Corporate Diversity: A Key Ingredient for Innovation and Addressing Emerging Challenges at Companies

November 5th, 2020 | Christina Milhomem, Jackie Daitchman

In a rapidly changing world, companies that are able to anticipate and adapt to new conditions and environments are likely to be more resilient and better positioned to navigate the emerging challenges these new conditions create.

Companies’ adaptability is rooted in their innovation, but innovation is a difficult quality to assess.[1] Yet there are proxies that can indicate a companies’ ability to foster innovation.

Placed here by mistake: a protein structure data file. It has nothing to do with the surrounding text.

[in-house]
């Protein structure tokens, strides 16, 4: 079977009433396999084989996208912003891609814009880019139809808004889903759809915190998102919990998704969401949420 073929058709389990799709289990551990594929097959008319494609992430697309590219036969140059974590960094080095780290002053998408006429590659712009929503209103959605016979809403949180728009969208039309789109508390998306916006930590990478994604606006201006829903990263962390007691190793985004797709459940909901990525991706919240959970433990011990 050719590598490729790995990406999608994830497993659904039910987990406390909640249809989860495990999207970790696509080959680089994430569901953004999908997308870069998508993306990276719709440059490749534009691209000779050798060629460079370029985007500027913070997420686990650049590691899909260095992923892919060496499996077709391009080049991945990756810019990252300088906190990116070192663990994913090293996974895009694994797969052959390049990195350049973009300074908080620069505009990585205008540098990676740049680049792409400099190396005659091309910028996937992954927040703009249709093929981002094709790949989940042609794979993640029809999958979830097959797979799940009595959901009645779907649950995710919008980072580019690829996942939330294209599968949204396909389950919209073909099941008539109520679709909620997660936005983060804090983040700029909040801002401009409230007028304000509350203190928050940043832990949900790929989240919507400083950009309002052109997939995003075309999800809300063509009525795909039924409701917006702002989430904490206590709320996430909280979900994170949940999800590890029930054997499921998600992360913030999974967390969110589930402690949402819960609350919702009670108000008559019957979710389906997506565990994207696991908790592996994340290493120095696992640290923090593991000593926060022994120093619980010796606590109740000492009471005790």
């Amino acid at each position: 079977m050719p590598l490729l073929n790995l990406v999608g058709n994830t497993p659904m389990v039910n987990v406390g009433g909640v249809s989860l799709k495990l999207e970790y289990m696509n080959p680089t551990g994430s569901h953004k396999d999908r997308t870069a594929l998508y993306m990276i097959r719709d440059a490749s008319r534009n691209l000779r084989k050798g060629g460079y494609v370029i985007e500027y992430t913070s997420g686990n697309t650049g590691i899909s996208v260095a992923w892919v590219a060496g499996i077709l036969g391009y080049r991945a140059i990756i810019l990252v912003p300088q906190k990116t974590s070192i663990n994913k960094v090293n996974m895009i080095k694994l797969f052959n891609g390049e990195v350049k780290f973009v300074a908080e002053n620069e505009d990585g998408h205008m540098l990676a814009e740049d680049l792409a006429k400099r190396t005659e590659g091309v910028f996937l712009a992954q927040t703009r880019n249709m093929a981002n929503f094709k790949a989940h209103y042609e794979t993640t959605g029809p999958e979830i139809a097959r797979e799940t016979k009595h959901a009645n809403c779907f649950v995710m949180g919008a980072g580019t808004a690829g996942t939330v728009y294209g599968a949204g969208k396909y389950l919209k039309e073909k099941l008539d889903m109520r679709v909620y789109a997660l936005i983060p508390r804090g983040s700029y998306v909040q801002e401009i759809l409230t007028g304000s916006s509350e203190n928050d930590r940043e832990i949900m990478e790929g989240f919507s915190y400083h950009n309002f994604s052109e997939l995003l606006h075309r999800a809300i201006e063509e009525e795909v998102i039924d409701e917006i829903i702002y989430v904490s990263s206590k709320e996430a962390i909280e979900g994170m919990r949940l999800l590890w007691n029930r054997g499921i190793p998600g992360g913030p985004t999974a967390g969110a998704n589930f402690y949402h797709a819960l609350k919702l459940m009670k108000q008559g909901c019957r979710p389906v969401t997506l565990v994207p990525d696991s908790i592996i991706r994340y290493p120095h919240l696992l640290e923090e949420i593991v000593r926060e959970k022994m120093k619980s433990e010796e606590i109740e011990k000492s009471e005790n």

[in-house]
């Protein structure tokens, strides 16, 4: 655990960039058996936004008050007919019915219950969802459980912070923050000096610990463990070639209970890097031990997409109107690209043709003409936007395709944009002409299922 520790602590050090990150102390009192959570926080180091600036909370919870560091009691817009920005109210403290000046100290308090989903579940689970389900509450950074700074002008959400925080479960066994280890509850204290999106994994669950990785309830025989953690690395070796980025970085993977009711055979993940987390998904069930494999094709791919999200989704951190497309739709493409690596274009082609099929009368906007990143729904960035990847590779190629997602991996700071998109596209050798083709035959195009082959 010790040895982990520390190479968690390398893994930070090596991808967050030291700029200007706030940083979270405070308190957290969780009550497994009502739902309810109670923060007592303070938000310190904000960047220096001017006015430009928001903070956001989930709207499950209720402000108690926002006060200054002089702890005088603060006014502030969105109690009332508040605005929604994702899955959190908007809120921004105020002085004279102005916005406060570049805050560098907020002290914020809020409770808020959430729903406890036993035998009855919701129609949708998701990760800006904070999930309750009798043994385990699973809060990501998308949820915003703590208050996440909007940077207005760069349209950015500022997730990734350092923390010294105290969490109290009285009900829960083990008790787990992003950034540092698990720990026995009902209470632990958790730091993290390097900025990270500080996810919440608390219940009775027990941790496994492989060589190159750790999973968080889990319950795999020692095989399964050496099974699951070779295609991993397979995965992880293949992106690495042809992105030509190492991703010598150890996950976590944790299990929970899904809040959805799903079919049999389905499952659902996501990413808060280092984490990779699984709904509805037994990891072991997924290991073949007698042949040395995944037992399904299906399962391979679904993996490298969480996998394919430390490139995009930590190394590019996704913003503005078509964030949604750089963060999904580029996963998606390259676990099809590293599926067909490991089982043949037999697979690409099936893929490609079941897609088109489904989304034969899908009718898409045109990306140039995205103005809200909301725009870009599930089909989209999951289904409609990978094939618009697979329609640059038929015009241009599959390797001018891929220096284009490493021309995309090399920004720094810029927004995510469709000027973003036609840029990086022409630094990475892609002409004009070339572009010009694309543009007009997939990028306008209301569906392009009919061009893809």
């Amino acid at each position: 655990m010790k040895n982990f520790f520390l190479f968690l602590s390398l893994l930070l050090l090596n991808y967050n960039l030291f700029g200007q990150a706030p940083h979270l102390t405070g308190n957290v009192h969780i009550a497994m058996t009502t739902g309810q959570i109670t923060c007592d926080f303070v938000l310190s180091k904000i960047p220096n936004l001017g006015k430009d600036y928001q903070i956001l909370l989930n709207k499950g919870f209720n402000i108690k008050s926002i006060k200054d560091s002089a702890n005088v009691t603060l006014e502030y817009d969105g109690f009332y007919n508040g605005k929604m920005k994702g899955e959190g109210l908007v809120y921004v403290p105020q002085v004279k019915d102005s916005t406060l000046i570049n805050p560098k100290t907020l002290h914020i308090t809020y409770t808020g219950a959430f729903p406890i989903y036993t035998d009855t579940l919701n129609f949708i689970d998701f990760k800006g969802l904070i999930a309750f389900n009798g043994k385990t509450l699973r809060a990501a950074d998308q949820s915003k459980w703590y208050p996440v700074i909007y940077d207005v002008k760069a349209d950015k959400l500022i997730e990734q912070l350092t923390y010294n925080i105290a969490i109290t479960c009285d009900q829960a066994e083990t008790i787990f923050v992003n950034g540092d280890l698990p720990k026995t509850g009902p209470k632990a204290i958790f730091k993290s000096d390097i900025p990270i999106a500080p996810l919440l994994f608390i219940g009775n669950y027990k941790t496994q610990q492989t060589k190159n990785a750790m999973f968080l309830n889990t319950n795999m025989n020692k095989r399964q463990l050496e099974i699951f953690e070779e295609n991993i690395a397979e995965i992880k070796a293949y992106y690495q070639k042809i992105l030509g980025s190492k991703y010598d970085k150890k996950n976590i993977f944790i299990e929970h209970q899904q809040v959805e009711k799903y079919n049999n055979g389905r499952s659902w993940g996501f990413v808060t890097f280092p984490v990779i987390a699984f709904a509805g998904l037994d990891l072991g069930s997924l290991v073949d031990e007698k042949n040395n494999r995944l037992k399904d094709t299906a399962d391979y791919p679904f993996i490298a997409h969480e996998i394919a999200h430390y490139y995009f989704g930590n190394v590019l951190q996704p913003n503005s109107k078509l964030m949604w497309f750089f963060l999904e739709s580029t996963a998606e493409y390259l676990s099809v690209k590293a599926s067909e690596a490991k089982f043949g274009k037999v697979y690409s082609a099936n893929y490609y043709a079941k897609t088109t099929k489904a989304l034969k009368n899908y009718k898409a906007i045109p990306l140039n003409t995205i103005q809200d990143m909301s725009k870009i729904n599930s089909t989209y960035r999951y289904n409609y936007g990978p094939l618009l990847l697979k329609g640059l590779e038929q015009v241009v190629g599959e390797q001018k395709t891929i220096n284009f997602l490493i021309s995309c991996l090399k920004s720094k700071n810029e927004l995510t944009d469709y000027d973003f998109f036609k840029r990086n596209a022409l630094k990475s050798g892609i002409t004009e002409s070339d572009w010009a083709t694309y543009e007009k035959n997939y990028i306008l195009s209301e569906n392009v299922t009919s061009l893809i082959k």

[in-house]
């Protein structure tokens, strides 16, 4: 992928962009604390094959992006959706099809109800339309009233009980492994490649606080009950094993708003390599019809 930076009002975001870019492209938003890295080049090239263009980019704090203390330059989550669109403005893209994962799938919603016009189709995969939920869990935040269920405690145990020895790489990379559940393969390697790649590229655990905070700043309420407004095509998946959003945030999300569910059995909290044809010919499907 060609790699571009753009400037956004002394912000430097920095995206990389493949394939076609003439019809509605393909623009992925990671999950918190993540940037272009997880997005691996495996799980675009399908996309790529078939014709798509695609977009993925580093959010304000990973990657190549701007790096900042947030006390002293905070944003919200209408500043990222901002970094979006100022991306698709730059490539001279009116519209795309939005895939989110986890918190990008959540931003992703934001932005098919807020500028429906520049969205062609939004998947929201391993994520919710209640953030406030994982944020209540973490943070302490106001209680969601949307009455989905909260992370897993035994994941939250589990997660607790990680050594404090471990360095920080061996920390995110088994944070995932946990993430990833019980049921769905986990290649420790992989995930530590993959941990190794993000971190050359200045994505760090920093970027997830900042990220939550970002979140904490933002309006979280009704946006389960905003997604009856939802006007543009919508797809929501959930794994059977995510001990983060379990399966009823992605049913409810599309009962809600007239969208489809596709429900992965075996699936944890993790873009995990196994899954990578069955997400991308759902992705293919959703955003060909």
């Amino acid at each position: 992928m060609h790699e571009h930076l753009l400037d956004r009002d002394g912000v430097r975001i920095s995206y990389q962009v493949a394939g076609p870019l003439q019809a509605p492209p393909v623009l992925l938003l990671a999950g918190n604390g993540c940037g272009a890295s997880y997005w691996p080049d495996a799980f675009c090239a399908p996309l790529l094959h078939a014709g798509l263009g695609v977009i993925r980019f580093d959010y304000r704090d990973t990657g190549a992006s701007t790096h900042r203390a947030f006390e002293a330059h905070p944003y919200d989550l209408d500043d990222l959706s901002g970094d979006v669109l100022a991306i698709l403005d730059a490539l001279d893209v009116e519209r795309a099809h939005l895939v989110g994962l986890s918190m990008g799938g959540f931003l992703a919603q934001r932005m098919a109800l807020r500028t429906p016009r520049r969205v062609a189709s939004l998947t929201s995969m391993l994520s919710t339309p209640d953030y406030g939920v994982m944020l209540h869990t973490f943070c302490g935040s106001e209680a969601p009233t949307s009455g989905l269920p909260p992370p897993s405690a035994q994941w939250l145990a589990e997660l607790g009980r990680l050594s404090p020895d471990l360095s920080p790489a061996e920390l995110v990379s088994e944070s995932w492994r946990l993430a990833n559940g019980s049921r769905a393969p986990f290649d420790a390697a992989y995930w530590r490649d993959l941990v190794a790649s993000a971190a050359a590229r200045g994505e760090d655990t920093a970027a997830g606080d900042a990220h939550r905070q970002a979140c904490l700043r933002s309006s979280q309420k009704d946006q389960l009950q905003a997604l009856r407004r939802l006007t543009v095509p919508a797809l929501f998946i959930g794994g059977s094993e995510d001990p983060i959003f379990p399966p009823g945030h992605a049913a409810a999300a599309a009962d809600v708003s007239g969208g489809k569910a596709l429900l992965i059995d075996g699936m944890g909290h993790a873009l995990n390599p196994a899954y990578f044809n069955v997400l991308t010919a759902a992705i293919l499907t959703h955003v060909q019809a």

MSCI ESG Research looked at the role that talent management practices might play in promoting innovation and setting companies apart.[2] We found that global companies recognized as innovators[3] were leaders in specific areas of talent management practices, including diversity. The recognized innovators had more gender diverse boards of directors on average than their industry peers and were almost twice as likely to have had a persistent critical mass of at least three female directors for three years running.[4] According to the report “diversity may reflect a culture that is open minded and comfortable with differences, focused on accessing and retaining the best talent available, and eager to cultivate creativity and diversity of ideas.”[5]